Without heel&toe, the engine is idling probably around 800 revs when you drop the clutch - a 5x disparity with the gearbox. Obviously this mismatch isn't great for the clutch, but far more importantly what you're doing is suddenly inducing a braking force through the driven wheels right at the moment you're already pushing them hard with the lateral force from the corner. They'll break free very quickly, and now you're spinning like a top. Don't ask me how I know - I'm still picking the grass out of the Seven's radiator.

With heel&toe, the clutch is dropped when the engine and gearbox are at about the right revs, and there's no extra forces on the wheel through the drivetrain - all the force is still through the brakes, under driver control.

cbloom said...

"The video demonstrates heel&toe, which is all about the ability to change down & match revs while still braking into or through a corner."

Yeah, that's exactly what I'm talking about.

"this is not about getting power to the wheels!"

It is though, it's about being able to accelerate out sooner. Not when you blip, but later on, because you blipped.

"Without heel&toe, the engine is idling probably around 800 revs when you drop the clutch - a 5x disparity with the gearbox."

Now this is an interesting and weird point. You are making the exact same statement that I've seen all over the internet and it really boggles my mind. You're presenting heel & toe as an alternative to just dropping the clutch. That's so weird to me. Of *course* I'm not just going to slam the clutch. That's not the alternative to heel & toe. The alternative is that I brake in to the corner, and just stay in the higher gear, and then when I want to accelerate out past the apex I then take my foot off the brake and blip the gas to down shift and get on my way. Or I just keep my clutch in as I brake, select my gear, then gas on out, no blip needed. For some reason racers think it's really bad to ever have your clutch held in, but I can't figure out why.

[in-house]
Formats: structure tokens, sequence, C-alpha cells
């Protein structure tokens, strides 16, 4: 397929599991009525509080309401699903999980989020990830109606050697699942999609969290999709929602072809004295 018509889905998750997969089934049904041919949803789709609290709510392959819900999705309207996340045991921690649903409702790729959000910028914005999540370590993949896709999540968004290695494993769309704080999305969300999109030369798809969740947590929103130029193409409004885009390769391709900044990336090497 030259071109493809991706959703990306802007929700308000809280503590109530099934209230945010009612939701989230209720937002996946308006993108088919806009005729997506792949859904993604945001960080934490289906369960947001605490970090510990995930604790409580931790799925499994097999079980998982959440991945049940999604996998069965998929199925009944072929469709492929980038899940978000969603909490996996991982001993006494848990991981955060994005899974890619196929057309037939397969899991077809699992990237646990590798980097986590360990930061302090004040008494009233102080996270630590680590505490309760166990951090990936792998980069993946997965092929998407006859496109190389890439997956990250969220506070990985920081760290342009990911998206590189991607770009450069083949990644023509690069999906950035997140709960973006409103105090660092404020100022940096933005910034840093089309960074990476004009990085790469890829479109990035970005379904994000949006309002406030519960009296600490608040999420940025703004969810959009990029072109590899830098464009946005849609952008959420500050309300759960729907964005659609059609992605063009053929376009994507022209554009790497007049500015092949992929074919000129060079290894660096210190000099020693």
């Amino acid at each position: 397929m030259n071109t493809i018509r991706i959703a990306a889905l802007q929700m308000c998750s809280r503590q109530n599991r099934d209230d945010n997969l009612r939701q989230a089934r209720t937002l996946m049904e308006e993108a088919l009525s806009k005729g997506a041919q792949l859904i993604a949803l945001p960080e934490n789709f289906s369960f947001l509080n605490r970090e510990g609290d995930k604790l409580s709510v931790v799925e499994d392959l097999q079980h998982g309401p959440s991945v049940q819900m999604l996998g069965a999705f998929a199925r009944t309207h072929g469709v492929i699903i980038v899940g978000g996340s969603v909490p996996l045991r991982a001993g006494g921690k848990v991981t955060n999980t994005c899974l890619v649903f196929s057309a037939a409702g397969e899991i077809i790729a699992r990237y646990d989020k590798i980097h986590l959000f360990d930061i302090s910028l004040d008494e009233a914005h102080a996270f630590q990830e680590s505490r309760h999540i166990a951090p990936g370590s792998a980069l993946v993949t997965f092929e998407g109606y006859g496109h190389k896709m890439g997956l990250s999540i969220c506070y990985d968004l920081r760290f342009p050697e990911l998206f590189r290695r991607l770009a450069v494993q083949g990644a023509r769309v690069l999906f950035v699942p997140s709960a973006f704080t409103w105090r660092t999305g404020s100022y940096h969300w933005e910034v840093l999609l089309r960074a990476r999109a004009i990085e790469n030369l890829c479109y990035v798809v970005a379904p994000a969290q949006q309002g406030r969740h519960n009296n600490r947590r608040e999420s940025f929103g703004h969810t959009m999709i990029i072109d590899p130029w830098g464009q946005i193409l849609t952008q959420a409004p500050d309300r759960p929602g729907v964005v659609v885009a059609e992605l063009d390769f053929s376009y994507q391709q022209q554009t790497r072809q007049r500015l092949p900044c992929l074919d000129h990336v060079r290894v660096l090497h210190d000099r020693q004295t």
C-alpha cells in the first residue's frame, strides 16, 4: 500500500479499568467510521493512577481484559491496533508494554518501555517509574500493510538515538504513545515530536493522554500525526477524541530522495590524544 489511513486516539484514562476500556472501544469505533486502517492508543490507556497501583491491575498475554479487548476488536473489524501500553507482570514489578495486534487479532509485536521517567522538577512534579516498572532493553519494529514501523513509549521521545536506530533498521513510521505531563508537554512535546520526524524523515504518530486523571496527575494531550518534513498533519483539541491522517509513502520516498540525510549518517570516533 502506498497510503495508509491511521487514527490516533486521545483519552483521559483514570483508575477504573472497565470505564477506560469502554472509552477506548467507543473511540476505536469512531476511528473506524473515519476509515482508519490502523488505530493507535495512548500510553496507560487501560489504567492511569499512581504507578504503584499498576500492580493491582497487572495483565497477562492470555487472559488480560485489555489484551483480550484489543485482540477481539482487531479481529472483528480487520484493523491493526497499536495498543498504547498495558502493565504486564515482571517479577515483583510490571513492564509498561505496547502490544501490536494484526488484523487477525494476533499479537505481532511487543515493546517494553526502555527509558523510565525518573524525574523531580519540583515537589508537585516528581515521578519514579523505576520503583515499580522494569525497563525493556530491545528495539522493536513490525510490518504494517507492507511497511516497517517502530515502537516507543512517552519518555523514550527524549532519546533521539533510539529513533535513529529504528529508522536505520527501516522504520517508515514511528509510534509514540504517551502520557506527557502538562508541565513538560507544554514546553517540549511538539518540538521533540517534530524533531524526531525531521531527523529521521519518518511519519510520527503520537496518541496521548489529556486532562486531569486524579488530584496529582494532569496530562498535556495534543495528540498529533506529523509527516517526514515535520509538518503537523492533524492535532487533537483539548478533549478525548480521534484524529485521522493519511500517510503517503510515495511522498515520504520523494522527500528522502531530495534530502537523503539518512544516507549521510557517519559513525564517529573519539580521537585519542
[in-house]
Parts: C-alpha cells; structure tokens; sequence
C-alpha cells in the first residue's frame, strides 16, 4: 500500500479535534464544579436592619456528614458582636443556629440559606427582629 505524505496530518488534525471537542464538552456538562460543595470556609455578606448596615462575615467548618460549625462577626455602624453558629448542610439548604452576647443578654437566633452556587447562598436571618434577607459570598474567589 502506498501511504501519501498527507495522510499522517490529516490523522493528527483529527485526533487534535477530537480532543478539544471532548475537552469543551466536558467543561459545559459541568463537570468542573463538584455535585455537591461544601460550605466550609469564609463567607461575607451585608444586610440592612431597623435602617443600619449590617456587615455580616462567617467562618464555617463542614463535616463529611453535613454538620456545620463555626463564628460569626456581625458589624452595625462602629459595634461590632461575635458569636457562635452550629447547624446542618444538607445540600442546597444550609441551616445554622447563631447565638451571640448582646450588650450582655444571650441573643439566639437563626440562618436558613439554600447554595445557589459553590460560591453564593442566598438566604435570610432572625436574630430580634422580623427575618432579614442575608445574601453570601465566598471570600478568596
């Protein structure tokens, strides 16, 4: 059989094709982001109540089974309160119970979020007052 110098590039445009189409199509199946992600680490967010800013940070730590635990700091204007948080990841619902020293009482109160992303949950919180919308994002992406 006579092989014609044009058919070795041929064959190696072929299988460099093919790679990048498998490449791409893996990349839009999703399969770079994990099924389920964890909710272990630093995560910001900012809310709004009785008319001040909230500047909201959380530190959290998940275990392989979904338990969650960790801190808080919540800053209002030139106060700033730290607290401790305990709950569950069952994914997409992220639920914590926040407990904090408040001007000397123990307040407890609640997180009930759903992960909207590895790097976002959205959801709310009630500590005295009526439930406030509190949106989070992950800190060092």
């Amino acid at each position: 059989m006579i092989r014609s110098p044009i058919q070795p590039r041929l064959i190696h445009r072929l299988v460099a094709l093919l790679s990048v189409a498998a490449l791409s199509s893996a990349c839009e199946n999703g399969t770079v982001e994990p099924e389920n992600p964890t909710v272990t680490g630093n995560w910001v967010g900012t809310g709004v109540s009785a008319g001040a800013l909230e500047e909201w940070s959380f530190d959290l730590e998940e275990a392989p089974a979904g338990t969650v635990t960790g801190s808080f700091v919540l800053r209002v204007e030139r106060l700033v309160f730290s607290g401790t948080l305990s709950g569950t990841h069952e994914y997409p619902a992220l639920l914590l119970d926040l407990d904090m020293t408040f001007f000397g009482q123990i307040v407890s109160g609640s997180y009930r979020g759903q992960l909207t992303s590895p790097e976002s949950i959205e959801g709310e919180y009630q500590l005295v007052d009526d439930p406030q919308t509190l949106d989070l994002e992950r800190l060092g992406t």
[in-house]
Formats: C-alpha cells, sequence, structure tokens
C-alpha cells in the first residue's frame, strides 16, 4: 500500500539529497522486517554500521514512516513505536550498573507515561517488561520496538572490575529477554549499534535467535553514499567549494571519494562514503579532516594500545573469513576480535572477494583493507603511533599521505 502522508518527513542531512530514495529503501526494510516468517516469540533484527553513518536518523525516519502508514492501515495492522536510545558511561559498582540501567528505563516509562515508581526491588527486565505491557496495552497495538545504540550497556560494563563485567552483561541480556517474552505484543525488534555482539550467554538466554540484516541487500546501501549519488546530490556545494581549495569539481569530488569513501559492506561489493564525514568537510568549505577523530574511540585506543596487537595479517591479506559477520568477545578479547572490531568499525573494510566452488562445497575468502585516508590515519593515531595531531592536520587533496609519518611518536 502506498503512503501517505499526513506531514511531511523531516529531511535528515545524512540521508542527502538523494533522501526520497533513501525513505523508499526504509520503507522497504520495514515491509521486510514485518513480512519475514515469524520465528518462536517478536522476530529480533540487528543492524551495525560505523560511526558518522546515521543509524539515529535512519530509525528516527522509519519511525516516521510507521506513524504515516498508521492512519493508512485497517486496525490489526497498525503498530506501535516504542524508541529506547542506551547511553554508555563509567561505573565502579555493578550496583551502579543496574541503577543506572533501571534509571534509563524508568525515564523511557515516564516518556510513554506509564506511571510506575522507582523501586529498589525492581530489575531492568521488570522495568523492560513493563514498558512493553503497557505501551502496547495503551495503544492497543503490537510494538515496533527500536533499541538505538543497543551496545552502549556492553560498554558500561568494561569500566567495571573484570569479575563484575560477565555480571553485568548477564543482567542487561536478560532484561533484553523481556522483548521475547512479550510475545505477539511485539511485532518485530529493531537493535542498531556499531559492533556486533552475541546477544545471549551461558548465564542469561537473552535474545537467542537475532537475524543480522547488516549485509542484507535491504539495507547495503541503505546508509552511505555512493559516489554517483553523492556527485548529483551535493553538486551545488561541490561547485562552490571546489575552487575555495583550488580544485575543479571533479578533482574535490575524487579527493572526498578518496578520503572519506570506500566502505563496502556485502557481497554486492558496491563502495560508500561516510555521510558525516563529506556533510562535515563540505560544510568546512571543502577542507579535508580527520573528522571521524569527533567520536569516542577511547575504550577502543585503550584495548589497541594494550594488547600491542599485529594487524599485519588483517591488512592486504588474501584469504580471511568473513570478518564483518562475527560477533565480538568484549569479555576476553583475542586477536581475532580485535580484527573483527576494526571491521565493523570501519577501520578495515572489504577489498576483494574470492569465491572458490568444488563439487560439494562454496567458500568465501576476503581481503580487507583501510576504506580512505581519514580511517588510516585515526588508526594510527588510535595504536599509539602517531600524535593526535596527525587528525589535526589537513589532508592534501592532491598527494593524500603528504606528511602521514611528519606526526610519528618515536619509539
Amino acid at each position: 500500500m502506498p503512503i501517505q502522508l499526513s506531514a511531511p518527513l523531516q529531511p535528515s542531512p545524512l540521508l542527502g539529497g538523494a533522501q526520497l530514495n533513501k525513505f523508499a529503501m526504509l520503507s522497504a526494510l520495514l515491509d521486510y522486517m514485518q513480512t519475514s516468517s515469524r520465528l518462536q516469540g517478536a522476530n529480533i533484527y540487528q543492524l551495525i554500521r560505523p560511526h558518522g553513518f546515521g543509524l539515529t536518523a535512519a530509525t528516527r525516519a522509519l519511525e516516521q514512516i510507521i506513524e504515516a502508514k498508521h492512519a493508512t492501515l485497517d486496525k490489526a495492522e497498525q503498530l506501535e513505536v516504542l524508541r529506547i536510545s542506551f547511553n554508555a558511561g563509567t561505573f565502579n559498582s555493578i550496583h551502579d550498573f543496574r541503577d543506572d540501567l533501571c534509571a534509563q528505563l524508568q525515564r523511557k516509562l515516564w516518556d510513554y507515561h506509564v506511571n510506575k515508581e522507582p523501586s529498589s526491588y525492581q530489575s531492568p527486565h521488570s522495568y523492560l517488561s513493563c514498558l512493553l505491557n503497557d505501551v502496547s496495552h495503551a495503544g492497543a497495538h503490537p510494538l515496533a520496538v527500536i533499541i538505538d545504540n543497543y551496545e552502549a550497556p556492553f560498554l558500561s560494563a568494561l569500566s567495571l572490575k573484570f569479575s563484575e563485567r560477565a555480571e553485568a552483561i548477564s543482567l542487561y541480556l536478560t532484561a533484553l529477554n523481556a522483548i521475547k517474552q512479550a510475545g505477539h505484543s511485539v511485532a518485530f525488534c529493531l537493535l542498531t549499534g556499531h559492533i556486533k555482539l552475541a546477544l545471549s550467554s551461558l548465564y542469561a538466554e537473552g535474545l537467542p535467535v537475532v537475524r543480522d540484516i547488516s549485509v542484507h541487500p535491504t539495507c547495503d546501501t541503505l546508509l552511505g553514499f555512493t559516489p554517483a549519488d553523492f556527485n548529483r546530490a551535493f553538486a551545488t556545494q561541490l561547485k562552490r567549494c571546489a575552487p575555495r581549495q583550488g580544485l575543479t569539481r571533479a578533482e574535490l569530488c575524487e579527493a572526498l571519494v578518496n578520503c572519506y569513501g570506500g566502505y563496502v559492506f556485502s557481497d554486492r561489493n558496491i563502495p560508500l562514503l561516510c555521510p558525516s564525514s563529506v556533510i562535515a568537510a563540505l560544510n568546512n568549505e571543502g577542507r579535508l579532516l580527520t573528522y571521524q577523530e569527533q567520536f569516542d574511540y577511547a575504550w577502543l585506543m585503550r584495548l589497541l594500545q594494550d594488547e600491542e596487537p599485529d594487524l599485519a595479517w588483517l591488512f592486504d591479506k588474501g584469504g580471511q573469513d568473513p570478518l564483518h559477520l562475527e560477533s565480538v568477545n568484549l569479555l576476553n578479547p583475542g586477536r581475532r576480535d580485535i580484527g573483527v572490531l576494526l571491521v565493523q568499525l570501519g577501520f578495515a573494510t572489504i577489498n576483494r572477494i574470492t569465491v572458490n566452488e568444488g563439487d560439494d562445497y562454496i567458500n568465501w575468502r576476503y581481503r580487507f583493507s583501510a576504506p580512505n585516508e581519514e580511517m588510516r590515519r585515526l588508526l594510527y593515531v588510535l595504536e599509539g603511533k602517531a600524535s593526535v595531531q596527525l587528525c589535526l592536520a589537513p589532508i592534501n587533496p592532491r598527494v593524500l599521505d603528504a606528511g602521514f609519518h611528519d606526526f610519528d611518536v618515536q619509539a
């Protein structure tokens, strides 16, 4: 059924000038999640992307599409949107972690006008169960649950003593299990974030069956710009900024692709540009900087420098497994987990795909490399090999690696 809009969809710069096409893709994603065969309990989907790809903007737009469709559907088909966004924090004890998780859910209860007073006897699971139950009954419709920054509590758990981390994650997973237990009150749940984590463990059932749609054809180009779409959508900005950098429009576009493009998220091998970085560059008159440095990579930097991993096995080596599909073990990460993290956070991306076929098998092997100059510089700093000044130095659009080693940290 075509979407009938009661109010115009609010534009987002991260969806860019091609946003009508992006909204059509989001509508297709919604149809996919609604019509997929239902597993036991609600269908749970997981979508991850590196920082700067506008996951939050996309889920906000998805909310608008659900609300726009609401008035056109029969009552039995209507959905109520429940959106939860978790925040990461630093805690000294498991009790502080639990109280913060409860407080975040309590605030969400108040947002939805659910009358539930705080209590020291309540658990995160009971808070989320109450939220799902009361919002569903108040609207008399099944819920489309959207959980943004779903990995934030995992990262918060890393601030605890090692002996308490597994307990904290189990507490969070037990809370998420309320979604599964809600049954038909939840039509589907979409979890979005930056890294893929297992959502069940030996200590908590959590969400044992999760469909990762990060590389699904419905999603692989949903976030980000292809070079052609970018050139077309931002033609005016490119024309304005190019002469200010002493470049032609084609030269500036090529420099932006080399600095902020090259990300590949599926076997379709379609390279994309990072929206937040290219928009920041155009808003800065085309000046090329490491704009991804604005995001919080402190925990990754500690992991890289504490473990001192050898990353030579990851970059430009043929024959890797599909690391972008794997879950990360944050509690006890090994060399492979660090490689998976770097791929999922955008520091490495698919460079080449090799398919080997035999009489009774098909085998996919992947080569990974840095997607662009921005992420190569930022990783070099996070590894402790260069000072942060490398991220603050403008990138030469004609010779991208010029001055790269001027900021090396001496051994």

Tom Forsyth said...

> The alternative is that I brake in to the corner, and just stay in the higher gear, and then when I want to accelerate out past the apex I then take my foot off the brake and blip the gas to down shift and get on my way.

That works, but it's slow, and during apex you're in the wrong gear. If you're like me and have feet way too big to heel&toe (or maybe my car is too small), much faster to still change gear as you come into the corner (just like with heel&toe), but start braking a fraction earlier. This gives you time to, while still coming into the corner, clutch in, change down, come off the brake & blip the throttle, clutch out, back on the brake. Now you're going through the corner in the right gear and you can control both entry (brake), apex (neutral) and exit (power) without changing gear.

If you try to change gear during apex, you'll fuck it up, put extra torque through the wheels, and spin the car off the track. If you try to change gear during exit you'll be sad and slow right when you need max power.

Cars with FPGs, or the astonishingly clever Nissan 370Z, blip the throttle for you on downshifts, so there's no need for heel&toe.

cbloom said...

"Cars with FPGs, or the astonishingly clever Nissan 370Z, blip the throttle for you on downshifts, so there's no need for heel&toe."

Yeah this is all a dying skill as electronic gear shifts are the way of the present/future.

I wish the 370 was like 500 pounds lighter and just really raw. And more glass. And better seats.

Tom Forsyth said...

Actually re-reading your post I think I kinda see what you're getting at. Yes - you don't want to change gear after the apex - it's slow (abysmally so with turbos). But that's not an alternative racing technique that heel&toe solves - that's just shit and dangerous - never ever do that.

Always change gear before the corner, and what heel&toe does is let you start braking that little bit later.

Gilles said...

There is a great book, cryptonomicon by neal stephenson about WWII, cryptography,math, Turing.. You should read it.

MH said...

Time to rent a car and try that heel/toe stuff out.

Tim said...

Regarding Turing's work with chemical pattern formation, there's a BBC documentary about it: http://www.youtube.com/watch?v=HACkykFlIus

It's decent for a popular science piece.

old rants